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Israeli tank fired at Hind Rajab family car from metres away: Investigation | Israel-Palestine conflict News

Israeli tank fired at Hind Rajab family car from metres away: Investigation | Israel-Palestine conflict News

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The six-year-old remained alive for hours among the bodies of her dead relatives after they were attacked by Israeli troops.

An Israeli tank fired from a close distance at the family car of six-year-old Palestinian girl Hind Rajab, and a tank shell directly hit the ambulance that was dispatched to help, according to an investigation.

The killing of the child and her family in Gaza City in late January prompted international condemnation.

Rajab, who survived the initial shooting, had begged for help as she bled out among the bodies of her dead relatives while on the phone with paramedics and her mother for three hours.

In a documentary on civilian killings in the war on Gaza, Al Jazeera TV’s Fault Lines provided a detailed reconstruction of the incident, compiled in collaboration with nonprofit investigative groups, Forensic Architecture and Earshot.

The investigation revealed the Israeli tank was likely just 13 to 23 metres (42 to 75 feet) away when it opened fire on Rajab and her relatives in their car.

Through interviews with family members, Palestinian Civil Defence workers and medical responders, the documentary provides the most comprehensive account on video of the incident to date.

It also reconstructs for the first time the likely position of the Israeli tank when it fired on the car, as well as the likely trajectory of the tank shell that struck the ambulance with a direct hit when it came to rescue Rajab.

The Israeli military refused to answer Al Jazeera’s questions on the details of the incident. However, the new evidence further disproves previous claims by the Israeli military that its forces were not present in the area.

The ambulance deployed to help Rajab was attacked after receiving approval from Israeli authorities, complete with a map and approved route.

Two paramedics, Yousef Zeino and Ahmad al-Madhoun, were killed in the attack on the ambulance.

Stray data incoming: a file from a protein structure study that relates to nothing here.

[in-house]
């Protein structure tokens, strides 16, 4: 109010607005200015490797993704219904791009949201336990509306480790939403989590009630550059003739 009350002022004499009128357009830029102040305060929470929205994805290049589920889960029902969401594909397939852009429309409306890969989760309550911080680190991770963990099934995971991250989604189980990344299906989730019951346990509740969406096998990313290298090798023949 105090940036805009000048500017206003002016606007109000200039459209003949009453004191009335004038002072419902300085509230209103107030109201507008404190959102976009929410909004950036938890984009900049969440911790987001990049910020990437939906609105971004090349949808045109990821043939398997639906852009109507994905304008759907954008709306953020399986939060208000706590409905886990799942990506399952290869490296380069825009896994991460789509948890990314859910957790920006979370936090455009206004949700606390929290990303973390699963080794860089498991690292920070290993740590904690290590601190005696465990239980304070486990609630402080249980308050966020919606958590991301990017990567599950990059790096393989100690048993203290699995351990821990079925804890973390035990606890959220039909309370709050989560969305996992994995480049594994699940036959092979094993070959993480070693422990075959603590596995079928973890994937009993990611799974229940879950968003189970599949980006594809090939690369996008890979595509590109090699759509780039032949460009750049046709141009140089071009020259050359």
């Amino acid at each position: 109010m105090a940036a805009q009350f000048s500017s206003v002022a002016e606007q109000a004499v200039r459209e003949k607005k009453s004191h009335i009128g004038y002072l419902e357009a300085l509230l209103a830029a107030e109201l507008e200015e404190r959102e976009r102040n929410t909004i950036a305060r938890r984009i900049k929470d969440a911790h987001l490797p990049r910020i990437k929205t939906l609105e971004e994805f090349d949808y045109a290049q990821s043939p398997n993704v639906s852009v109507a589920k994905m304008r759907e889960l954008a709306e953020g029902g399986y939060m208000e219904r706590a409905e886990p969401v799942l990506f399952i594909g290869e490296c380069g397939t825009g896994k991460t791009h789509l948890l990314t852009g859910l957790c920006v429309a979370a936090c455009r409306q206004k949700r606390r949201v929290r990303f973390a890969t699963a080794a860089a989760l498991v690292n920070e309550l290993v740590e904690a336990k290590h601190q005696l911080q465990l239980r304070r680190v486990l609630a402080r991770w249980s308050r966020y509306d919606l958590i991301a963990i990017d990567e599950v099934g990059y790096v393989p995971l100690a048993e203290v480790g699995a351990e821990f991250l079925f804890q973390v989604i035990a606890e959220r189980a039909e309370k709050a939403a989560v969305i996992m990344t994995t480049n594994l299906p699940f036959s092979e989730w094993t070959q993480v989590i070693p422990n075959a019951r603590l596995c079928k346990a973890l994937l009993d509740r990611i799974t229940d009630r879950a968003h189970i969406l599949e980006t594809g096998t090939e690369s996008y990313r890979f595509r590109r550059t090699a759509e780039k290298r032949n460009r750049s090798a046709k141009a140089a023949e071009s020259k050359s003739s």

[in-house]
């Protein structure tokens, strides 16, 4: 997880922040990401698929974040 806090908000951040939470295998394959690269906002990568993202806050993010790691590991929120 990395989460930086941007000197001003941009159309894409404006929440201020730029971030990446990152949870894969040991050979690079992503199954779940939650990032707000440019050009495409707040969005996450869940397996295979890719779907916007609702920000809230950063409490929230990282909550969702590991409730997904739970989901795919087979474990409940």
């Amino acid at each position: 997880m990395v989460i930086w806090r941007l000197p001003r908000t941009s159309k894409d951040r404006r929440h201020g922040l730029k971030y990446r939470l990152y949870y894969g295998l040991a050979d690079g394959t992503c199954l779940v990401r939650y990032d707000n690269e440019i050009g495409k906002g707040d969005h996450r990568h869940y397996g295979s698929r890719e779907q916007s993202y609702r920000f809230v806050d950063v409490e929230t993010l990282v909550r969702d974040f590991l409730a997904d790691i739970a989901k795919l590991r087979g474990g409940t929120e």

“I will never meet heroes like them again, the kind that know they will die and they still go,” said Omar al-Qam, a dispatcher with the Palestine Red Crescent Society (PRCS), who was on the phone with Rajab and her cousin, who was killed in Israeli fire while pleading for help.

‘Most difficult feeling’

It took 12 days before Palestinian paramedics and Rajab’s family managed to reach the site of the attack in Gaza City in the northern part of the enclave.

Rajab’s mother, Wissam Hamada, said the child’s voice grew fainter towards the end of the phone call.

Hamada said Rajab told her she could not speak because her mouth was bleeding, but she did not want to wipe it so her mother would not be troubled with cleaning it.

“I told her, ‘It’s OK, wipe your mouth and I’ll wash it, my sweetheart.’ She agreed. She wiped with her sleeve and the voice disappeared. It was exactly 7pm. The voice disappeared completely,” Hamada told Fault Lines.

“It’s the most difficult feeling in the world to hear my daughter ask me to go get her when I can’t reach her. My sweetheart, I swear, I couldn’t reach you. Forgive me, sweetheart.”

Rajab’s death caused global condemnation, including in the United States, which has been supporting Israel’s war on Gaza.

One of two active US airmen seeking to leave military service and become a conscientious objector over Washington’s support for Israel’s war said Rajab’s killing marked a turning point for him.

Fault Lines also followed other Palestinian families as they recounted horrific experiences and their struggle for survival amid Israel’s relentless war.

Watch the film: ‘The Night Won’t End’: Biden’s War on Gaza



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